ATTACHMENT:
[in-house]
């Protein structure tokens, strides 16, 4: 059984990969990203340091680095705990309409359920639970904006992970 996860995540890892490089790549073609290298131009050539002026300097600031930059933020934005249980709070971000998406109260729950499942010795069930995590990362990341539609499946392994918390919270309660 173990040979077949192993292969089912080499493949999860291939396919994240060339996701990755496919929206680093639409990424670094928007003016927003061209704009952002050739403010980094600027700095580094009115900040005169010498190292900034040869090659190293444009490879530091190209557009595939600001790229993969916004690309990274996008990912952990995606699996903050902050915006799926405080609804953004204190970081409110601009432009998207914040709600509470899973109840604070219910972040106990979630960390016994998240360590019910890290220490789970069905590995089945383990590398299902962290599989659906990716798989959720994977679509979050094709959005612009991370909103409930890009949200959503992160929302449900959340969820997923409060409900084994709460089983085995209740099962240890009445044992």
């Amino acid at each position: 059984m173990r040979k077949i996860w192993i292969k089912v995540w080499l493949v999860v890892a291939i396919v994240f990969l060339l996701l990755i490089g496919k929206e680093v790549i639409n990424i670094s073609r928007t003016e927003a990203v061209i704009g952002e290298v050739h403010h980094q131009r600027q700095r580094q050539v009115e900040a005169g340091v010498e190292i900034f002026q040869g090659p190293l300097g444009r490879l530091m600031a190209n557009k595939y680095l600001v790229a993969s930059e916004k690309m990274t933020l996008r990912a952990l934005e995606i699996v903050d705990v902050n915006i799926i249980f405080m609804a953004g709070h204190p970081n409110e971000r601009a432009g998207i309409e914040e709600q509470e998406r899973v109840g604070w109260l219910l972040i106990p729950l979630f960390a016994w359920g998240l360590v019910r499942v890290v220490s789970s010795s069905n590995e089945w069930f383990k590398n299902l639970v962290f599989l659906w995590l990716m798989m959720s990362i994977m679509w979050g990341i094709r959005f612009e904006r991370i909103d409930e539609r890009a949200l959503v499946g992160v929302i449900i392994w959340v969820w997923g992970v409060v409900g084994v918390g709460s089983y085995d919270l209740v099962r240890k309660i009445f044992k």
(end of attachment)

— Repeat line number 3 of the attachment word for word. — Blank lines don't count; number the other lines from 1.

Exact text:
């Amino acid at each position: 059984m173990r040979k077949i996860w192993i292969k089912v995540w080499l493949v999860v890892a291939i396919v994240f990969l060339l996701l990755i490089g496919k929206e680093v790549i639409n990424i670094s073609r928007t003016e927003a990203v061209i704009g952002e290298v050739h403010h980094q131009r600027q700095r580094q050539v009115e900040a005169g340091v010498e190292i900034f002026q040869g090659p190293l300097g444009r490879l530091m600031a190209n557009k595939y680095l600001v790229a993969s930059e916004k690309m990274t933020l996008r990912a952990l934005e995606i699996v903050d705990v902050n915006i799926i249980f405080m609804a953004g709070h204190p970081n409110e971000r601009a432009g998207i309409e914040e709600q509470e998406r899973v109840g604070w109260l219910l972040i106990p729950l979630f960390a016994w359920g998240l360590v019910r499942v890290v220490s789970s010795s069905n590995e089945w069930f383990k590398n299902l639970v962290f599989l659906w995590l990716m798989m959720s990362i994977m679509w979050g990341i094709r959005f612009e904006r991370i909103d409930e539609r890009a949200l959503v499946g992160v929302i449900i392994w959340v969820w997923g992970v409060v409900g084994v918390g709460s089983y085995d919270l209740v099962r240890k309660i009445f044992k």